MacBook stolen / iCloud action?

Discussion in 'OS X Mavericks (10.9)' started by mojolicious, Jul 22, 2015.

  1. mojolicious macrumors 68000

    mojolicious

    Joined:
    Mar 18, 2014
    Location:
    Sarf London
    #1
    Not sure what the best subforum is for this one...

    Suffered an opportunistic burglary last night in which we lost a mid 2010 MacBook (amongst other things).

    Is running OS X 10.9.5. Has no EFI/BIOS/firmware/whatever password set, and has four passworded user accounts. Find My Mac is enabled.

    Obviously the laptop itself is of no great financial value, but it's stuffed full of saved Safari passwords (which I'm in the process of changing) and, in my case, eighteen years' worth of locally stored mail which I'd really rather someone else didn't have access to!

    Via iCloud I've set the MacBook to 'erase' when next connected to the internet. However my daughters tell me it's got 'unique' school work on it. Given that there's a possibility, however slim, that the MacBook might be returned, is the 'erase' option actually any more secure than a six digit iCloud lockout? Or is just 'locking' the laptop sufficient?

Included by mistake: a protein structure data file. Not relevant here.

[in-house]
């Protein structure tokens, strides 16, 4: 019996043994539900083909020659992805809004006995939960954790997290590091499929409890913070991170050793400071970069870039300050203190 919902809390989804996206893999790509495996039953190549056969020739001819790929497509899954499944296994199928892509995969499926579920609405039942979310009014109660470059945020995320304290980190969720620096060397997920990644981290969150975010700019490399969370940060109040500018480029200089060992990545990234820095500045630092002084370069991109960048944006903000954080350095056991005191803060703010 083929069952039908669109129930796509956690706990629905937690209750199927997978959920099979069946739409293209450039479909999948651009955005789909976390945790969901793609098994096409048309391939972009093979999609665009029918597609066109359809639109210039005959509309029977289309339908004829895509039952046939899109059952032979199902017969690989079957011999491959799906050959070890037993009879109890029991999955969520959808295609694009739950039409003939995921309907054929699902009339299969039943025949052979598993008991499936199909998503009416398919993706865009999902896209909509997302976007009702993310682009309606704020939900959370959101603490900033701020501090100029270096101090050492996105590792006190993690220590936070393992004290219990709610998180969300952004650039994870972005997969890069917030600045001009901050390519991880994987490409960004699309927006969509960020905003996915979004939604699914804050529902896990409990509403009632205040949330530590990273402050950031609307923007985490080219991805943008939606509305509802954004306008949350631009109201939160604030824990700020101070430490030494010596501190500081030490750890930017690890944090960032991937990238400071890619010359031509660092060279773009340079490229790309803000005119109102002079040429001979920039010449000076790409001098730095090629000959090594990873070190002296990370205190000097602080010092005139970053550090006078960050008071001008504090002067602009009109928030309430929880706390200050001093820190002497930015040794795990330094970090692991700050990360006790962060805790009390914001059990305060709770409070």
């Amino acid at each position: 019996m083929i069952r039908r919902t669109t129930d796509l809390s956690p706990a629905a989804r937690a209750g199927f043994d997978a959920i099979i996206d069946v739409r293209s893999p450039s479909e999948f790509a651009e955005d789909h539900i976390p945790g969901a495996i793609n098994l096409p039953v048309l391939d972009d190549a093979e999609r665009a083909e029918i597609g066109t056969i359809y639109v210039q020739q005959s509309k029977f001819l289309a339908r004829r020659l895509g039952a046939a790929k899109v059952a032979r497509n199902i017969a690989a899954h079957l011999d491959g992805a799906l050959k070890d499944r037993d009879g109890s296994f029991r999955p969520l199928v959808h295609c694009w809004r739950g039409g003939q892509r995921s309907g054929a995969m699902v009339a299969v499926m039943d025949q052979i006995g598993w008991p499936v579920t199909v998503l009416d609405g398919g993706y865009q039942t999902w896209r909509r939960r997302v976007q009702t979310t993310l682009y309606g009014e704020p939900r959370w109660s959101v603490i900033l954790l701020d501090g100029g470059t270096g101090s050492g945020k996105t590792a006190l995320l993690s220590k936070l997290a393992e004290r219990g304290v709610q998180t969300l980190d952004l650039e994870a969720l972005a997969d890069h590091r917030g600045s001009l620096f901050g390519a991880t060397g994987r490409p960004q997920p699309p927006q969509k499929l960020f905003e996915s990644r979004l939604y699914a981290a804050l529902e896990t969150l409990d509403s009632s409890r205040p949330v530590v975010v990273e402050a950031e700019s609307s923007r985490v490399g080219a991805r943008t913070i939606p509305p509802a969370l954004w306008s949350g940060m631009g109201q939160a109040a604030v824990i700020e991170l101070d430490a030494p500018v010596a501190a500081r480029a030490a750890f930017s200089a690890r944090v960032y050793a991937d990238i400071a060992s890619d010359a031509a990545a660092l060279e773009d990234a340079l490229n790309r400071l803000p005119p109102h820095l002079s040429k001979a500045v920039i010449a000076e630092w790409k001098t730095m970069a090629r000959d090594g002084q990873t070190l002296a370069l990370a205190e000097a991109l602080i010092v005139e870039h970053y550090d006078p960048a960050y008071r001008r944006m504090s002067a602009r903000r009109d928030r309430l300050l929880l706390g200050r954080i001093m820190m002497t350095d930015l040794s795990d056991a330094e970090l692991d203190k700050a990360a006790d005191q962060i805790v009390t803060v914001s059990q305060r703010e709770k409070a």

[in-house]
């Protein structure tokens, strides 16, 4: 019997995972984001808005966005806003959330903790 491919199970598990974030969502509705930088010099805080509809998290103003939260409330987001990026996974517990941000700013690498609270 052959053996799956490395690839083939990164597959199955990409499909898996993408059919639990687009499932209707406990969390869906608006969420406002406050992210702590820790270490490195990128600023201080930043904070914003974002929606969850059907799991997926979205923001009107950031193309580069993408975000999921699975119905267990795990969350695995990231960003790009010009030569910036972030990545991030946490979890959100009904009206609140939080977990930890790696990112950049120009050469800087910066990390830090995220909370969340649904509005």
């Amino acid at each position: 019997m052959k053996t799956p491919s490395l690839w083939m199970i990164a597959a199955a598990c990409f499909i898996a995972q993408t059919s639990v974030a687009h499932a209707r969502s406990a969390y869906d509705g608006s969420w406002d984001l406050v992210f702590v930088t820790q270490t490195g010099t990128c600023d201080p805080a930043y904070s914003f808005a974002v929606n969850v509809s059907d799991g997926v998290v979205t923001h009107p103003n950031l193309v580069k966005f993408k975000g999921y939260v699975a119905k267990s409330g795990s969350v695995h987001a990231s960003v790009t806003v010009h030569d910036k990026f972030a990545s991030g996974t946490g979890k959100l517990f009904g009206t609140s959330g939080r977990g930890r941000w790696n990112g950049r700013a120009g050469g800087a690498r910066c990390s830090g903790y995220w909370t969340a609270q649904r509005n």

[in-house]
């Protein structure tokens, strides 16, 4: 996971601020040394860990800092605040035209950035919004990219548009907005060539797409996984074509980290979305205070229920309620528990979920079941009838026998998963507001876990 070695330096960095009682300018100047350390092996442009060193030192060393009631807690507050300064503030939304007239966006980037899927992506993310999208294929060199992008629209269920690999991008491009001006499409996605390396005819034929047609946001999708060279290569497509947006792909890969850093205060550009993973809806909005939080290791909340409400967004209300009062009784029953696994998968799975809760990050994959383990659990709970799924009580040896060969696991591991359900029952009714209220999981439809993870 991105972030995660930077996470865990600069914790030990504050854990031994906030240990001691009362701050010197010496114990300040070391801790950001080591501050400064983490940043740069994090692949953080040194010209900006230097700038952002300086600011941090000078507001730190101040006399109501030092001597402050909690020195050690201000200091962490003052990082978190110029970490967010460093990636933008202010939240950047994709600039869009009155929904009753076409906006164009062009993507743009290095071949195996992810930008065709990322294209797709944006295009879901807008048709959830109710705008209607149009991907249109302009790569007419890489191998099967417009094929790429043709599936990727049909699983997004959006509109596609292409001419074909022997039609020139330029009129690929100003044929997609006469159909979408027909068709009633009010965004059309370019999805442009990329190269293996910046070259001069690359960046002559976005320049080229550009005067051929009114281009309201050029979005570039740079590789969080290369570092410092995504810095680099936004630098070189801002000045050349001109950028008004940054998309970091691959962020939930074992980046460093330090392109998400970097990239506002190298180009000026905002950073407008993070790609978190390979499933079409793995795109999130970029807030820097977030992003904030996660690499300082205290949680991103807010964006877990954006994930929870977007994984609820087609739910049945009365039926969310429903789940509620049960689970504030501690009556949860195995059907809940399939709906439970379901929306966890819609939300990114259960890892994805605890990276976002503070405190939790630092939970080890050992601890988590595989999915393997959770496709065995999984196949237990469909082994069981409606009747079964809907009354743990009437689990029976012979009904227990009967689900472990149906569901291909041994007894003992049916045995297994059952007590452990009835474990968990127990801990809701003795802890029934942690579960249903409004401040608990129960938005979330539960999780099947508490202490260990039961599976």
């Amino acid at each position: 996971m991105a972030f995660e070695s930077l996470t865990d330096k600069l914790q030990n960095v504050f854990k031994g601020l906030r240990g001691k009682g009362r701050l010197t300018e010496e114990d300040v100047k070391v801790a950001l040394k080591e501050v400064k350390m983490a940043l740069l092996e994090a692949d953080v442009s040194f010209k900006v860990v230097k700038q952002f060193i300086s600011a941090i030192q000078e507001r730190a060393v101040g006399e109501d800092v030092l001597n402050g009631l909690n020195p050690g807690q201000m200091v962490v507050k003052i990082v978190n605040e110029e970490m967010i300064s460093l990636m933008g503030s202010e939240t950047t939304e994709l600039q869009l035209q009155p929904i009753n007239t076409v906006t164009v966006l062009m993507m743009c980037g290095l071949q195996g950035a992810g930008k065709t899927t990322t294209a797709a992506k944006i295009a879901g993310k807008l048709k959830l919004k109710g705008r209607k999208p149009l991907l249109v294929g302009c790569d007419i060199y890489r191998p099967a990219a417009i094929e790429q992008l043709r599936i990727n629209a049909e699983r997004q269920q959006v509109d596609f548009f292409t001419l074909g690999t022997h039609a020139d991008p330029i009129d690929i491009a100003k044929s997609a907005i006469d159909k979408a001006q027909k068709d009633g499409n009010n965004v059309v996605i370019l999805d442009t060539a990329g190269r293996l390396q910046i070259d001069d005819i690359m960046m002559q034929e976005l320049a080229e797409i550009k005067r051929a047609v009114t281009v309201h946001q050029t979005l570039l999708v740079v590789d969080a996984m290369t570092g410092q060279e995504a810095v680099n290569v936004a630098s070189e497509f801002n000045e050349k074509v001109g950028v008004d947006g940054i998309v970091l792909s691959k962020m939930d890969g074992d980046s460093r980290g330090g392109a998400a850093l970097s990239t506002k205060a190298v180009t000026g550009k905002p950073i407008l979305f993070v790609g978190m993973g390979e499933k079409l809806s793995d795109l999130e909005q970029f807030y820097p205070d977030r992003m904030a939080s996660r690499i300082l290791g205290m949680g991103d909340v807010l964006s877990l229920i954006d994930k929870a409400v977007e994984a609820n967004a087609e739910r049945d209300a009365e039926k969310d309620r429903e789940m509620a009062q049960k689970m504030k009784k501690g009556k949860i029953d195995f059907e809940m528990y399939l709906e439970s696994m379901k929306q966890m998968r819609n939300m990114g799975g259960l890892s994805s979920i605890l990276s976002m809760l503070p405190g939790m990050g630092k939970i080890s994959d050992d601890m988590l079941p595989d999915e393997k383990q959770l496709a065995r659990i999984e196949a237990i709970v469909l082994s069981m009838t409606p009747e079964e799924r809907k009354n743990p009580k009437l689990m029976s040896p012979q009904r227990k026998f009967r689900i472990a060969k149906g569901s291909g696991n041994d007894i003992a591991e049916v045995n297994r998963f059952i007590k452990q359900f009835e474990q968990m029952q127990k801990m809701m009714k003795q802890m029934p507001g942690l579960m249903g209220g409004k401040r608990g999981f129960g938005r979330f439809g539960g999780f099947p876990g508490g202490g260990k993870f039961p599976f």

If someone is feeling really curious, presumably moving the SSD to another host and booting from an installer image would allow the resetting of account passwords, thereby circumventing those passwords and both 'lock' and 'erase' set via iCloud?

    EDIT: looking at Find My Mac it appears there's no way back from 'erase pending'. Just a word of warning to waverers!
     
  2. mojolicious thread starter macrumors 68000

    mojolicious

    Joined:
    Mar 18, 2014
    Location:
    Sarf London
    #2
    Okay... after a webchat with Apple, it appears that:

    a) there's no way that an 'erase' can be cancelled, and

    b) an erase command sent via iCloud will erase the disk, give it a fresh OS install, and also restore the admin login (ID501, presumably?), which means if the MacBook is later recovered, powered up, and connected to the internet, then it will magically reappear in Find My iPhone.

    So there *is* some hope. One of the reasons I wanted it locked rather than erased was that the MacBook had a replacement rubberised baseplate and therefore had no visible serial number to associate it with the crime report.
     

Share This Page